Was packing for UVA and realised I have a slight obsession with gingham/check/plaid shirts (Taken with Instagram)
Kind of geeky, but I would rock it. Prob with my short mtn. khakis or red linen shorts and desert boots. And really, I am a medievalist so I might as well accept my inner geek. Get it here
Five of my favorite summer pieces for this season. Note, while I love J Crew, it’s sometimes a bit pricey for my likes. I would like to highlight the above choices: shirts and shorts from Target and watches from Walmart. Boots were from Macsamillion in Oxford- and a gift from one of Oxford’s true treasures and an amazing friend- but were still cheap (~20 GBP). Shorts were $20 in store, shirt was $9, watch was $20 on after Christmas sale. Total: $69, or a pair of name brand shorts. Be thrifty kids.
BOW TIES <3
This is, perhaps, my favorite bowtie. I am wearing it right now.
My love for the Bow Tie is no secret. Consider this a celebration of the apogee of neckware.
Further proof of my thesis regarding the essential resonance between traditional southern living and middle class English life. And some very nice boots/guns. If anyone ever had a spare $100,000 and got me a Holland and Holland over/under I would not be disappointed.
my good friend Grant stuck me on the Culture Keeper again. His blog is worth checking out.
From ten regarding men’s neckwear rules to live (or die) by Drakes of London.
We all like presents. I love giving and receiving gifts. The other day I was reminded of one of the nicest presents I have received in a while: a bow tie from Hermes. It was not a memorable gift because it was from Hermes- even though it is likely to be the only thing I ever own from that venerable establishment- but, rather, because of the giver. I moved to Wadham in January 2010 when I was appointed as a Sub Dean. As part of my job I received partial SCR membership and occasional lunch rights. I distinctly remember quaking in my boots the first time I went to SCR lunch. Not because the Wadham Fellows are notoriously mean, closed, or tradition bound- happily the opposite in fact- but simply because I was a) a grad student and b) a Yank. I lived in utter terror of cutting the cheese in the wrong manner and being forever scorned as an uncouth American. Luckily for me, one of the tone setters of Wadham’s SCR happens to be among the kindest men on planet earth. In hindsight, it was probably painfully obvious I didn’t know anyone as it’s hard to hide when you are a 6-4 bearded American in a room of Oxford dons. Nevertheless, he dragged me from the end of the table into the thick of the conversation and generally ensured that I always felt welcome and was introduced to people and so on and so on. Switching gears, I wear neckties a lot. Basically, I find it much easier to be productive during the day when wearing a tie. It makes me feel grown up I guess. Moreover I have a predilection for bowties for many reasons, reasons I lack the space to delve into at this time. Remember, I am a rather noticeable person being large, American, and at the time quite beardy. Anyhow, friends recognized my affection for the bowtie and commented on it. It became a sort of college joke. One day I arrived at my pidge to be greeted by parcel of an unmistakable shade of orange. Attached was a note that said something to the effect of: ‘This was a gift to me, but I don’t wear bowties but you do. I thought you might enjoy it.’ Needless to say I was moved. I will not lie, it is a stylish piece of neckwear and I appreciate it as such. However, much like my boots, the physical act of donning and wearing it never fails to remind me of treasured memories. Especially at a phase in my life when I am again feeling insecure and venturing out into new, at times scary, environments. My friend’s real gift was friendship, as I warmly remembered when we bumped into each other yesterday as I was wearing the said bowtie and had a quick but encouraging chat.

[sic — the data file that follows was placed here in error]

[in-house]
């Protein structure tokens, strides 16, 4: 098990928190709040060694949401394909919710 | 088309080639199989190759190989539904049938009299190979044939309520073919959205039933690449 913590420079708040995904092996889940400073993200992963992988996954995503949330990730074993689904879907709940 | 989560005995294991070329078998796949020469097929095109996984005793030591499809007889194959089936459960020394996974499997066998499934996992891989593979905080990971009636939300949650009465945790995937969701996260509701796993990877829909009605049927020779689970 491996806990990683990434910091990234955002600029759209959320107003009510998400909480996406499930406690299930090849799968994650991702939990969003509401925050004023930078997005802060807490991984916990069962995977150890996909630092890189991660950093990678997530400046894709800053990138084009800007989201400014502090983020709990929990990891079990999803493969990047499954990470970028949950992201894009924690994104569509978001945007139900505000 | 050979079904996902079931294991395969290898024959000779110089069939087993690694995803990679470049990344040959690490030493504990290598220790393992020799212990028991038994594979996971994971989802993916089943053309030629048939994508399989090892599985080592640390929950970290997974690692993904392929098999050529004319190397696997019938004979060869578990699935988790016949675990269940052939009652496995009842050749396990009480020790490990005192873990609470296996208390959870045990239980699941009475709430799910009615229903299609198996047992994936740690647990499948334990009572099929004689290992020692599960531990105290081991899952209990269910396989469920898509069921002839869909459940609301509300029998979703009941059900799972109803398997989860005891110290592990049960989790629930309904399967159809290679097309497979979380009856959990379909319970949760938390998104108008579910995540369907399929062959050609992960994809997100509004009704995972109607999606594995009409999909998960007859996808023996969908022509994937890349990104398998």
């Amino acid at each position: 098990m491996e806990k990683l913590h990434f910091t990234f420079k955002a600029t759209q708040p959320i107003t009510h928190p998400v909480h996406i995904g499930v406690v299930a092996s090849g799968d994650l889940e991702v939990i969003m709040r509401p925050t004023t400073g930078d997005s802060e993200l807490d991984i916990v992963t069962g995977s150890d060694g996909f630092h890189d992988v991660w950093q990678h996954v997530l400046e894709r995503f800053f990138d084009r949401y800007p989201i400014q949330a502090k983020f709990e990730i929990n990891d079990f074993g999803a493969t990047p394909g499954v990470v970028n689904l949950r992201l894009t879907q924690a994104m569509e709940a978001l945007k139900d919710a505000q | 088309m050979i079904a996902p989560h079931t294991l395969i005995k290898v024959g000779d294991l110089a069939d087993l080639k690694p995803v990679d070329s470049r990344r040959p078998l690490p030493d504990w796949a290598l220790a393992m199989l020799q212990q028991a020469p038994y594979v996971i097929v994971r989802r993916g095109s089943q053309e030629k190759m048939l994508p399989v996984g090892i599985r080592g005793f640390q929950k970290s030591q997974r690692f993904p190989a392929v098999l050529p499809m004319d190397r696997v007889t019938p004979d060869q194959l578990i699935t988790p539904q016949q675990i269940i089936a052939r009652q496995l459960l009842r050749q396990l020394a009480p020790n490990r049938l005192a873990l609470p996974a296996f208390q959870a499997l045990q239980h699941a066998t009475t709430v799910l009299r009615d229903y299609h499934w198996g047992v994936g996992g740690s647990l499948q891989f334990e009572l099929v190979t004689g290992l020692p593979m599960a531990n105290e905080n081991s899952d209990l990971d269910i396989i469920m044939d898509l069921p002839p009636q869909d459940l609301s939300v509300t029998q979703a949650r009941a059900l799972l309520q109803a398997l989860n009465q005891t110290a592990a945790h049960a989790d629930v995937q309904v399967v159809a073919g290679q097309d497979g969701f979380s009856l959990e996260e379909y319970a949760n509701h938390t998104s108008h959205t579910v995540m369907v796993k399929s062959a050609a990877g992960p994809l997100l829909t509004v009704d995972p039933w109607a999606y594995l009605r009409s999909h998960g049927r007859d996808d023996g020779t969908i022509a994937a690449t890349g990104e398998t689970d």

The good times roll again in Oxford next week. Watch out kidz. Medieval Lit grad students on the loose. Things are about to get real. In a Chaucerian sense. From a great night at The Bear back in the good old, pre-breaking of the Lexington Fellowship/we all still lived in Oxford and had money/time to kick back and relax. Those were good days.
I feel kind of invasive for taking this picture of someone I don’t know, but really I just wanted the street in the snow and didn’t realize the person in it until I was processing the pix, then I kind of liked it. Like street fashion but actually for real not posed. Anyhow, Oxford is all grey again, bye bye snow. But at least we can remember that for a day or so it was pretty.
Hey guys. My good friend Jonathan Grant (whose blog/tumblr you should all follow) had me write a guest post for his blog. It is a bit more introspective than most stuff I put here, but you all might find it interesting.
I rarely post ‘style’ things as I find looking/blogging about expensive stuff really just makes a man dissatisfied with the goodness he already has, BUT, these are amazing. I would never pay this much for lounge pants, but still, it make me happy to know they exist.
Anonymous asked: You are the reason people have fantasies about librarians while spending inordinate amounts of time in the stacks.
If a person is stuck in the stacks fantasizing about librarians, I’m assuming it’s because they can’t find their book and need help real...
It takes an ocean not to break.
“Poetry must resemble prose, and both must accept the vocabulary of their time.”— William Butler Yeats on modern poetry in a rare 1936 BBC recording.